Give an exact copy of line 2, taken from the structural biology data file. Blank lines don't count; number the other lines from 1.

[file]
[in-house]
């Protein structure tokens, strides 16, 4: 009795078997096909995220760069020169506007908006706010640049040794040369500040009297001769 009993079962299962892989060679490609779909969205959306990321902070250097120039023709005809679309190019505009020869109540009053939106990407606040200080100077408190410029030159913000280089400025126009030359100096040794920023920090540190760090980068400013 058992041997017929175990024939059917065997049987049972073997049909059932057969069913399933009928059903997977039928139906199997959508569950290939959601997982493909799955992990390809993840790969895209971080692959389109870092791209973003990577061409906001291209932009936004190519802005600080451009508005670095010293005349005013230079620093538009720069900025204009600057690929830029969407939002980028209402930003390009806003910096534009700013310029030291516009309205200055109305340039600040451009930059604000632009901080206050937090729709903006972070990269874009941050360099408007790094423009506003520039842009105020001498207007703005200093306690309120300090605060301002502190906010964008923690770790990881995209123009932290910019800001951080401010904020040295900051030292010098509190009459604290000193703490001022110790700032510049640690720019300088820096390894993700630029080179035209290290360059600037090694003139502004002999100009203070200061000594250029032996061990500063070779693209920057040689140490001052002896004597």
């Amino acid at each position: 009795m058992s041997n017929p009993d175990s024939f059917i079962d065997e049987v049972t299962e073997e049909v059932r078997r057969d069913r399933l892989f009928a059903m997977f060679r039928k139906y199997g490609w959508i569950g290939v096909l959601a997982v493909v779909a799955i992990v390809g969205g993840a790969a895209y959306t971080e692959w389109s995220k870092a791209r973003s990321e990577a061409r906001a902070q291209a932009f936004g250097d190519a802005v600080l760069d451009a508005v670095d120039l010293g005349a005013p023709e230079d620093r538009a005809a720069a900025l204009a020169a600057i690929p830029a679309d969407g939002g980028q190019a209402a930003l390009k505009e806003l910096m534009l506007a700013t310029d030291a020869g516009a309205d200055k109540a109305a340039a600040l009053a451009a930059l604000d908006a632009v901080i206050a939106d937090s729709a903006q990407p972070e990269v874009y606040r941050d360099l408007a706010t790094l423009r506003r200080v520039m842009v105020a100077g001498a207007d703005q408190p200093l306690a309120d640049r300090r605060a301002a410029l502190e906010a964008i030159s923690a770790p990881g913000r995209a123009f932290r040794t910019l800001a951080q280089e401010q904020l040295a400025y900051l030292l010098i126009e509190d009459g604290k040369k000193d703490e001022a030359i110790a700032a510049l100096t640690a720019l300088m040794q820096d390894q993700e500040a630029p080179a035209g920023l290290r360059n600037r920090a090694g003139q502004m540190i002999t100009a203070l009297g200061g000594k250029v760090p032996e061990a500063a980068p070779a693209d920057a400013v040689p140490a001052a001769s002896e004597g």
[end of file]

């Protein structure tokens, strides 16, 4: 009795078997096909995220760069020169506007908006706010640049040794040369500040009297001769 009993079962299962892989060679490609779909969205959306990321902070250097120039023709005809679309190019505009020869109540009053939106990407606040200080100077408190410029030159913000280089400025126009030359100096040794920023920090540190760090980068400013 058992041997017929175990024939059917065997049987049972073997049909059932057969069913399933009928059903997977039928139906199997959508569950290939959601997982493909799955992990390809993840790969895209971080692959389109870092791209973003990577061409906001291209932009936004190519802005600080451009508005670095010293005349005013230079620093538009720069900025204009600057690929830029969407939002980028209402930003390009806003910096534009700013310029030291516009309205200055109305340039600040451009930059604000632009901080206050937090729709903006972070990269874009941050360099408007790094423009506003520039842009105020001498207007703005200093306690309120300090605060301002502190906010964008923690770790990881995209123009932290910019800001951080401010904020040295900051030292010098509190009459604290000193703490001022110790700032510049640690720019300088820096390894993700630029080179035209290290360059600037090694003139502004002999100009203070200061000594250029032996061990500063070779693209920057040689140490001052002896004597």